“But $40 billion is an extremely high amount and based on my experience and the studies we have done on world trade flows, the amount of traffic that would be needed to pay for a project of this size doesn’t exist.”
Panama, which already has a steady income flow from its canal, thought long and hard before embarking on a 7-year, $5.2 billion expansion project, scheduled to be finished next year, to allow larger ships to use its waterway.
Nicaragua, however, doesn’t seem to mind just rushing in. Proponents say freight traffic demand will outstrip the capacity of even the expanded Panama canal by more than 300 percent by 2025. They say the waterway could create 40,000 construction jobs and essentially double the per-capita GDP of Nicaragua, one of the poorest countries in Latin America. The government plans to grant the Chinese company a concession for 100 years.
Hong Kong-registered company, HK Nicaragua Canal Development Investment Co. Ltd., has an office in the Nicaraguan capital. But the company has not responded to repeated attempts to contact the firm’s officials; including leaving messages with the receptionist and security staff at the office. While it is registered in Honk Kong, the sole director listed on incorporation papers gave an address in Beijing. That director, Wang Jing, is listed as being a director of 12 other existing or dissolved Hong Kong companies.
Nicaraguan congressional leader Rene Nunez, an Ortega supporter, said “this is a question of a project that is very important for the country, and that is why it is being given urgent priority.”
“I think it is urgently necessary to solve problems like unemployment and making Nicaragua more attractive to investors, and that’s why we should approve this speedily,” said Erwin Castro, a congressman from Ortega’s Sandinista Front.
“I do not understand what the rush is,” said opposition congressman Luis Callejas, who said lawmakers have been asked to discuss the bill Friday. “It’s such a sensitive topic that it should be consulted with the population.”
A glance at the history of Nicaragua canal plans
For hundreds of years, explorers and governments have dreamed of a waterway linking the Atlantic and Pacific. Proposed routes have ranged from Mexico to Colombia, but many have focused on Nicaragua. A few key moments:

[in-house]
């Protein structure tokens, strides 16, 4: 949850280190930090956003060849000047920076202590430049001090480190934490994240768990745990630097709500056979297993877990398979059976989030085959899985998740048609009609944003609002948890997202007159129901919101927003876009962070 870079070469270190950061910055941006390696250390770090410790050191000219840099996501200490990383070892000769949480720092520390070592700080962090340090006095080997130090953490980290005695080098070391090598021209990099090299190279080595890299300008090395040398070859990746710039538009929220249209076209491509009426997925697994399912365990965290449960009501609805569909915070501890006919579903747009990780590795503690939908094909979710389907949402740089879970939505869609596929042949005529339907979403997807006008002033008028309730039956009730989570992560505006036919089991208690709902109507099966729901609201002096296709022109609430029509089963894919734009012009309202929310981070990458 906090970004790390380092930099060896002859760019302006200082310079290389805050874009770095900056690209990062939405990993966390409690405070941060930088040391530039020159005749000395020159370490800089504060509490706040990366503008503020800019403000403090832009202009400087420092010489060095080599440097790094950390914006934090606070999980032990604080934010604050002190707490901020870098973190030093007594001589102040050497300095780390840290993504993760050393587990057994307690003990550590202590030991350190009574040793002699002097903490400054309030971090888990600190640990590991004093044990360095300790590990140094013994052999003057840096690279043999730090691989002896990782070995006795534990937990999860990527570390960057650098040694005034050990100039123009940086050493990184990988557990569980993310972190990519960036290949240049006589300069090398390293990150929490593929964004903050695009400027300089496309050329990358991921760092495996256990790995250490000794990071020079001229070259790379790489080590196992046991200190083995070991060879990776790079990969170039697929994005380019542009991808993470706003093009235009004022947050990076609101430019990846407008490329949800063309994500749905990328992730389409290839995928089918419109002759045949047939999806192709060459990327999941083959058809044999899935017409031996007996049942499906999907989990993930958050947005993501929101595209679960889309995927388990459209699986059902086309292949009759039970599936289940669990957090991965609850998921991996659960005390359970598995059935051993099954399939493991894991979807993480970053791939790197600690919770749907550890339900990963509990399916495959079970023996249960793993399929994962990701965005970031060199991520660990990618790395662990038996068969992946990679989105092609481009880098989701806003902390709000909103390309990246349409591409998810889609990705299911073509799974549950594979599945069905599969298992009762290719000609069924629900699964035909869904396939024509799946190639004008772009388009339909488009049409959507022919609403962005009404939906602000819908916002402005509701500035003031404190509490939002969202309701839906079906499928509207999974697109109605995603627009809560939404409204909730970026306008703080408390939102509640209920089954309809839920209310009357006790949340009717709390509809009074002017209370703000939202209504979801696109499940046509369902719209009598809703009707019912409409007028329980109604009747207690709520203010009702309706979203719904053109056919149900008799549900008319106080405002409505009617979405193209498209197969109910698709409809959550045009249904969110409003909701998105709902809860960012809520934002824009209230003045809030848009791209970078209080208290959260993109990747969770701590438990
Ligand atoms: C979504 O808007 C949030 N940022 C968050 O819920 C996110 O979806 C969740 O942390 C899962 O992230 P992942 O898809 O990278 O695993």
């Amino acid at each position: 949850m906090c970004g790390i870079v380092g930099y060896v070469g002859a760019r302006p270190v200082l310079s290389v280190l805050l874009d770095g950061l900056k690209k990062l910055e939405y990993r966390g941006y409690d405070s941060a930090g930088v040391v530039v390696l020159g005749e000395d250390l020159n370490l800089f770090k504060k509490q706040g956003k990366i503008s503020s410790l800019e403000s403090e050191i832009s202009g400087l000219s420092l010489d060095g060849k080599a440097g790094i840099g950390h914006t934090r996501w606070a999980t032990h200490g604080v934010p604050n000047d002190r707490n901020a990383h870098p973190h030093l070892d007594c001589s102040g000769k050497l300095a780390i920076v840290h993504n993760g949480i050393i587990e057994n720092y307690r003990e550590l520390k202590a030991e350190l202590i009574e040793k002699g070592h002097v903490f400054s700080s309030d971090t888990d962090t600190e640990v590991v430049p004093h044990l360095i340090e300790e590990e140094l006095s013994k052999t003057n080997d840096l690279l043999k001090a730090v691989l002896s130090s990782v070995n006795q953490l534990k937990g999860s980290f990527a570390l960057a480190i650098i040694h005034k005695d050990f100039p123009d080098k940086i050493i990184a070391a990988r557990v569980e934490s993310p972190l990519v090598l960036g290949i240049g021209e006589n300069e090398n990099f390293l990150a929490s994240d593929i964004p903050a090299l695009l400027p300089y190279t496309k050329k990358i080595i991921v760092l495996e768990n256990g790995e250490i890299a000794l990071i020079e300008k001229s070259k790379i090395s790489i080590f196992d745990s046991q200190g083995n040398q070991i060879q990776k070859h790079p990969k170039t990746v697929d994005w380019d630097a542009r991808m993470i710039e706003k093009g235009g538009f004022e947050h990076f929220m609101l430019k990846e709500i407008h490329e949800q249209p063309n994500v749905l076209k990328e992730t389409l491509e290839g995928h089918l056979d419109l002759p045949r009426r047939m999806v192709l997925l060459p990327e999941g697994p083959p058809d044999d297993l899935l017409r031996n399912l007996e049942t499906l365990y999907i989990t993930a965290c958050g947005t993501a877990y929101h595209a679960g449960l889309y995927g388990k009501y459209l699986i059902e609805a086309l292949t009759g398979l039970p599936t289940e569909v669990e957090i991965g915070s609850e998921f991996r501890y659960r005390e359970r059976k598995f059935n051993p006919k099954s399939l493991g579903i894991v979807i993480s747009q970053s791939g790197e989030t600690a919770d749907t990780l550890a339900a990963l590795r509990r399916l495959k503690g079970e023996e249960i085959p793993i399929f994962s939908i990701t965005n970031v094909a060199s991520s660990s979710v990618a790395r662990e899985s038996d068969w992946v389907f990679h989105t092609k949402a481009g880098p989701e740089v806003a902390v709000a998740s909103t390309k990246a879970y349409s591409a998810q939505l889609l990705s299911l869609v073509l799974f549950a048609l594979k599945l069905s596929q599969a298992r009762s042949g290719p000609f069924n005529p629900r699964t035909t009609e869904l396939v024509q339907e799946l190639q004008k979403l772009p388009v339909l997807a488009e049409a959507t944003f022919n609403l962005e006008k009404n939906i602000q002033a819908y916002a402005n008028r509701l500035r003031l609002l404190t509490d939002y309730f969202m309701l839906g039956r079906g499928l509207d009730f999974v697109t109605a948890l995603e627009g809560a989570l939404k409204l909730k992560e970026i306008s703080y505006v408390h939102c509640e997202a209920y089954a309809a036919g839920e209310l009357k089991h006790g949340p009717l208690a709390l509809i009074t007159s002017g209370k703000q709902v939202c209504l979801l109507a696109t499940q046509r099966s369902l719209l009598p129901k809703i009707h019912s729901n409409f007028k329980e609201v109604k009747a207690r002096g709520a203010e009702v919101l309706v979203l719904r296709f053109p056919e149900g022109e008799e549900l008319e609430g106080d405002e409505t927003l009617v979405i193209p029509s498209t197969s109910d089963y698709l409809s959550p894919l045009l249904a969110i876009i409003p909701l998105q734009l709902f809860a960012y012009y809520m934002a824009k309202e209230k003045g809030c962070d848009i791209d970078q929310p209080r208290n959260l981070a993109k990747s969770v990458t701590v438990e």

— 1524: Spanish conquistador Hernan Cortes writes that a canal across Central America would “be worth more than the conquest of Mexico.”
— 1825: The Republic of Central America asks U.S. help in building a canal across Nicaragua and signs a deal with a New York businessman. The project soon fails.
— 1849 : Nicaragua gives Cornelius Vanderbilt’s Accessory Transit Company the right to build a canal within 12 years. It builds a land transit route, but abandons it after years of local political turmoil.
— 1872: U.S. government begins another survey of Nicaragua canal route.
— 1881: French company starts construction on a rival route across Panama. It goes bankrupt in 1889.
— 1885: Nicaragua again gives canal rights to the U.S., which sends surveyors to look at a possible route.
— 1887: U.S. companies form to build a Nicaragua canal. They start construction, but project collapses in 1893.
— 1897: U.S. President William McKinley appoints Nicaragua Canal Commission, which carries out a 20-month survey across the country and recommends a route.
— 1904: U.S. begins construction on Panama Canal after buying French concession.
— 1914: Panama Canal opens, giving ships an eight to 10 hour journey, 50 miles (80 kilometers) from Atlantic to Pacific. At the same time, the U.S. pays Nicaragua $3 million for an option to build and operate a canal there as well.
— 1928: US Congress authorizes new survey of Nicaragua canal route. Survey continues into 1931.
— 1989: Nicaragua government forms committee to study feasibility of a canal. Japanese experts come for consultations on the idea.
— 1995: American, Asian and European investors plan 250-mile (400-kilometer), $1.4 billion high speed rail link — a “dry canal.” Nicaraguan President Arnoldo Aleman drops that plan two years later, citing likely negative environmental effects.
— 1999: Aleman appoints a commission to study a maritime canal.
— 2006: Nicaragua’s government proposes a 173-mile (280-kilometer), $18 billion canal between points near Rivas on the Pacific and Bluefields on the Atlantic. Estimated to take 11-12 years to build and to eventually handle 4.5 percent of world shipping, with ships of up to 250,000 deadweight tons, about double those possible in the Panama Canal expansion that is scheduled to open in 2014.
— 2008: Russian President Dmitri Medvedev floats idea of his country building the Nicaragua canal.
— 2012: Nicaragua congress approves law for building a $30 billion canal. Two Dutch companies given contract to study its feasibility.
— June 2013: President Daniel Ortega sends congress a proposal for a $40 billion canal project to be built by a China-based consortium.